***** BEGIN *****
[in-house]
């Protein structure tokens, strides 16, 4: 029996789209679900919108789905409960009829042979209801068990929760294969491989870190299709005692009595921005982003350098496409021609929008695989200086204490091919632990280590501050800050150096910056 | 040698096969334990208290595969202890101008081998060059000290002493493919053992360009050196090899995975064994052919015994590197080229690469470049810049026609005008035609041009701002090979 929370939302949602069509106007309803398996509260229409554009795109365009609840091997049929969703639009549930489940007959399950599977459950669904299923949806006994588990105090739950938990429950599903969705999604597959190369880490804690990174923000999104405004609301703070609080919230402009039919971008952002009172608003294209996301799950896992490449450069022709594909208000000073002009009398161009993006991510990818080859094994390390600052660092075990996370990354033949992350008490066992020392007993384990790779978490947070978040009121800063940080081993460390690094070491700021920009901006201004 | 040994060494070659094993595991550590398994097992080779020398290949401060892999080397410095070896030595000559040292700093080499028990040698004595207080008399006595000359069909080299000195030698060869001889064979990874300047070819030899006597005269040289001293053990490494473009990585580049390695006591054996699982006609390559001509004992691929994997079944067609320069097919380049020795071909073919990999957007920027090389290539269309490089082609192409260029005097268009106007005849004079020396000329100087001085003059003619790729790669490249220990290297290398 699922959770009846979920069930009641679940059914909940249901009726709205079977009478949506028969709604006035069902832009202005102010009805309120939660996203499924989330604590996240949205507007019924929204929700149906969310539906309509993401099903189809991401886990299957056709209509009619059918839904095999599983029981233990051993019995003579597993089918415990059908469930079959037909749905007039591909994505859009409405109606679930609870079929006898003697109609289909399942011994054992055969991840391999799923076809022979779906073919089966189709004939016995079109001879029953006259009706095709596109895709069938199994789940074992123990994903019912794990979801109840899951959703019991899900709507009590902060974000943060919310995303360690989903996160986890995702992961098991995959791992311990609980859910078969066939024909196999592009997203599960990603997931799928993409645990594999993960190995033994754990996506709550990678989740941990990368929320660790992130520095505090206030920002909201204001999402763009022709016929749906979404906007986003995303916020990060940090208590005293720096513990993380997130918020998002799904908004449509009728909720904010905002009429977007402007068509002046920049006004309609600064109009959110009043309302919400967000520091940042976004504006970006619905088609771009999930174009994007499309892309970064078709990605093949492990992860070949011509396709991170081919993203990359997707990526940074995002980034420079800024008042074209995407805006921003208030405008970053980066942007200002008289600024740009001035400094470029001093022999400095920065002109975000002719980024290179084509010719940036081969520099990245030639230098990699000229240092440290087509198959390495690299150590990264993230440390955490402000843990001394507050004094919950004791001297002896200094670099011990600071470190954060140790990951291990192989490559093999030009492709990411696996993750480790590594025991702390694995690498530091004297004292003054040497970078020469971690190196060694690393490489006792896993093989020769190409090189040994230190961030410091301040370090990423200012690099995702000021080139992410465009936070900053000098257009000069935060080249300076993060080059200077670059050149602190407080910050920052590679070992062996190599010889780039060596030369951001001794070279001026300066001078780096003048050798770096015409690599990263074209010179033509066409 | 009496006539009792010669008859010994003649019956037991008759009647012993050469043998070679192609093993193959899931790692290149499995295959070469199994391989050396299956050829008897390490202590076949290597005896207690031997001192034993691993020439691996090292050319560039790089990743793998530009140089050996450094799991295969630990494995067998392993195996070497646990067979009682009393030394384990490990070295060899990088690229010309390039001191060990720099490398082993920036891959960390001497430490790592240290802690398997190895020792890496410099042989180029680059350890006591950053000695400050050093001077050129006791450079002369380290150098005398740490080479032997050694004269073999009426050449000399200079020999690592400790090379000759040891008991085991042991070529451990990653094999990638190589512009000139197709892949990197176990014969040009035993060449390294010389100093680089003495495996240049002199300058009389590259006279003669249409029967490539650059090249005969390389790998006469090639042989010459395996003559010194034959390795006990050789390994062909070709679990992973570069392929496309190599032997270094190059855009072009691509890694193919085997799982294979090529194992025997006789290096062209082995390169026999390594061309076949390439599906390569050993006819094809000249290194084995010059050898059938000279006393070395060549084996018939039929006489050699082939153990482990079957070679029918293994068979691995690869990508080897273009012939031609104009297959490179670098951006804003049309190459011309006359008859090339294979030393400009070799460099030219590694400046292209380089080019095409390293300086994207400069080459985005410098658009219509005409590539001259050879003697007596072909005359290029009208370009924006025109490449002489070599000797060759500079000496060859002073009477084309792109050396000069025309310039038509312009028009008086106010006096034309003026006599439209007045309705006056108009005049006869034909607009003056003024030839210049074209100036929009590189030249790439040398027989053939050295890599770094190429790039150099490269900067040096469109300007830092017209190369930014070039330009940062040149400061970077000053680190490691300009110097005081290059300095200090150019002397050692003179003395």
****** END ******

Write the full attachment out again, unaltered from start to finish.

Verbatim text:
[in-house]
């Protein structure tokens, strides 16, 4: 029996789209679900919108789905409960009829042979209801068990929760294969491989870190299709005692009595921005982003350098496409021609929008695989200086204490091919632990280590501050800050150096910056 | 040698096969334990208290595969202890101008081998060059000290002493493919053992360009050196090899995975064994052919015994590197080229690469470049810049026609005008035609041009701002090979 929370939302949602069509106007309803398996509260229409554009795109365009609840091997049929969703639009549930489940007959399950599977459950669904299923949806006994588990105090739950938990429950599903969705999604597959190369880490804690990174923000999104405004609301703070609080919230402009039919971008952002009172608003294209996301799950896992490449450069022709594909208000000073002009009398161009993006991510990818080859094994390390600052660092075990996370990354033949992350008490066992020392007993384990790779978490947070978040009121800063940080081993460390690094070491700021920009901006201004 | 040994060494070659094993595991550590398994097992080779020398290949401060892999080397410095070896030595000559040292700093080499028990040698004595207080008399006595000359069909080299000195030698060869001889064979990874300047070819030899006597005269040289001293053990490494473009990585580049390695006591054996699982006609390559001509004992691929994997079944067609320069097919380049020795071909073919990999957007920027090389290539269309490089082609192409260029005097268009106007005849004079020396000329100087001085003059003619790729790669490249220990290297290398 699922959770009846979920069930009641679940059914909940249901009726709205079977009478949506028969709604006035069902832009202005102010009805309120939660996203499924989330604590996240949205507007019924929204929700149906969310539906309509993401099903189809991401886990299957056709209509009619059918839904095999599983029981233990051993019995003579597993089918415990059908469930079959037909749905007039591909994505859009409405109606679930609870079929006898003697109609289909399942011994054992055969991840391999799923076809022979779906073919089966189709004939016995079109001879029953006259009706095709596109895709069938199994789940074992123990994903019912794990979801109840899951959703019991899900709507009590902060974000943060919310995303360690989903996160986890995702992961098991995959791992311990609980859910078969066939024909196999592009997203599960990603997931799928993409645990594999993960190995033994754990996506709550990678989740941990990368929320660790992130520095505090206030920002909201204001999402763009022709016929749906979404906007986003995303916020990060940090208590005293720096513990993380997130918020998002799904908004449509009728909720904010905002009429977007402007068509002046920049006004309609600064109009959110009043309302919400967000520091940042976004504006970006619905088609771009999930174009994007499309892309970064078709990605093949492990992860070949011509396709991170081919993203990359997707990526940074995002980034420079800024008042074209995407805006921003208030405008970053980066942007200002008289600024740009001035400094470029001093022999400095920065002109975000002719980024290179084509010719940036081969520099990245030639230098990699000229240092440290087509198959390495690299150590990264993230440390955490402000843990001394507050004094919950004791001297002896200094670099011990600071470190954060140790990951291990192989490559093999030009492709990411696996993750480790590594025991702390694995690498530091004297004292003054040497970078020469971690190196060694690393490489006792896993093989020769190409090189040994230190961030410091301040370090990423200012690099995702000021080139992410465009936070900053000098257009000069935060080249300076993060080059200077670059050149602190407080910050920052590679070992062996190599010889780039060596030369951001001794070279001026300066001078780096003048050798770096015409690599990263074209010179033509066409 | 009496006539009792010669008859010994003649019956037991008759009647012993050469043998070679192609093993193959899931790692290149499995295959070469199994391989050396299956050829008897390490202590076949290597005896207690031997001192034993691993020439691996090292050319560039790089990743793998530009140089050996450094799991295969630990494995067998392993195996070497646990067979009682009393030394384990490990070295060899990088690229010309390039001191060990720099490398082993920036891959960390001497430490790592240290802690398997190895020792890496410099042989180029680059350890006591950053000695400050050093001077050129006791450079002369380290150098005398740490080479032997050694004269073999009426050449000399200079020999690592400790090379000759040891008991085991042991070529451990990653094999990638190589512009000139197709892949990197176990014969040009035993060449390294010389100093680089003495495996240049002199300058009389590259006279003669249409029967490539650059090249005969390389790998006469090639042989010459395996003559010194034959390795006990050789390994062909070709679990992973570069392929496309190599032997270094190059855009072009691509890694193919085997799982294979090529194992025997006789290096062209082995390169026999390594061309076949390439599906390569050993006819094809000249290194084995010059050898059938000279006393070395060549084996018939039929006489050699082939153990482990079957070679029918293994068979691995690869990508080897273009012939031609104009297959490179670098951006804003049309190459011309006359008859090339294979030393400009070799460099030219590694400046292209380089080019095409390293300086994207400069080459985005410098658009219509005409590539001259050879003697007596072909005359290029009208370009924006025109490449002489070599000797060759500079000496060859002073009477084309792109050396000069025309310039038509312009028009008086106010006096034309003026006599439209007045309705006056108009005049006869034909607009003056003024030839210049074209100036929009590189030249790439040398027989053939050295890599770094190429790039150099490269900067040096469109300007830092017209190369930014070039330009940062040149400061970077000053680190490691300009110097005081290059300095200090150019002397050692003179003395």